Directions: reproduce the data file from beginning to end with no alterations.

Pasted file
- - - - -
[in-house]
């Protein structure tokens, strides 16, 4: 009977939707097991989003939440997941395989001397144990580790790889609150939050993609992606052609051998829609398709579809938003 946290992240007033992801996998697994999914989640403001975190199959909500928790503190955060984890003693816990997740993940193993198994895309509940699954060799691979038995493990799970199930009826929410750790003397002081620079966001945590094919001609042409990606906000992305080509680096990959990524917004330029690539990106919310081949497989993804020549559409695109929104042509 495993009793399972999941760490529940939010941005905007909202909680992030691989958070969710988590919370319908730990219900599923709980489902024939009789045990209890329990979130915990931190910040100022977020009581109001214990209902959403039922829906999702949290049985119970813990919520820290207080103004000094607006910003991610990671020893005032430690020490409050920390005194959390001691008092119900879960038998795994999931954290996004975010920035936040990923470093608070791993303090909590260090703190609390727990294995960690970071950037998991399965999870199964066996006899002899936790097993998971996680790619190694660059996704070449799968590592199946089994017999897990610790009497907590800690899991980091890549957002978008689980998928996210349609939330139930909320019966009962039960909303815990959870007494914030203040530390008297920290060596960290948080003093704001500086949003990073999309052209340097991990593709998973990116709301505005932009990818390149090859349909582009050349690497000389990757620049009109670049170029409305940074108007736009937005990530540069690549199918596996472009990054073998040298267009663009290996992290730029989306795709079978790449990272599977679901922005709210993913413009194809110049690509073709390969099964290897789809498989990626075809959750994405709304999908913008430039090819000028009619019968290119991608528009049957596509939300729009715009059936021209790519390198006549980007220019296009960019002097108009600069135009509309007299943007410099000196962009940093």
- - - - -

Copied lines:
[in-house]
């Protein structure tokens, strides 16, 4: 009977939707097991989003939440997941395989001397144990580790790889609150939050993609992606052609051998829609398709579809938003 946290992240007033992801996998697994999914989640403001975190199959909500928790503190955060984890003693816990997740993940193993198994895309509940699954060799691979038995493990799970199930009826929410750790003397002081620079966001945590094919001609042409990606906000992305080509680096990959990524917004330029690539990106919310081949497989993804020549559409695109929104042509 495993009793399972999941760490529940939010941005905007909202909680992030691989958070969710988590919370319908730990219900599923709980489902024939009789045990209890329990979130915990931190910040100022977020009581109001214990209902959403039922829906999702949290049985119970813990919520820290207080103004000094607006910003991610990671020893005032430690020490409050920390005194959390001691008092119900879960038998795994999931954290996004975010920035936040990923470093608070791993303090909590260090703190609390727990294995960690970071950037998991399965999870199964066996006899002899936790097993998971996680790619190694660059996704070449799968590592199946089994017999897990610790009497907590800690899991980091890549957002978008689980998928996210349609939330139930909320019966009962039960909303815990959870007494914030203040530390008297920290060596960290948080003093704001500086949003990073999309052209340097991990593709998973990116709301505005932009990818390149090859349909582009050349690497000389990757620049009109670049170029409305940074108007736009937005990530540069690549199918596996472009990054073998040298267009663009290996992290730029989306795709079978790449990272599977679901922005709210993913413009194809110049690509073709390969099964290897789809498989990626075809959750994405709304999908913008430039090819000028009619019968290119991608528009049957596509939300729009715009059936021209790519390198006549980007220019296009960019002097108009600069135009509309007299943007410099000196962009940093």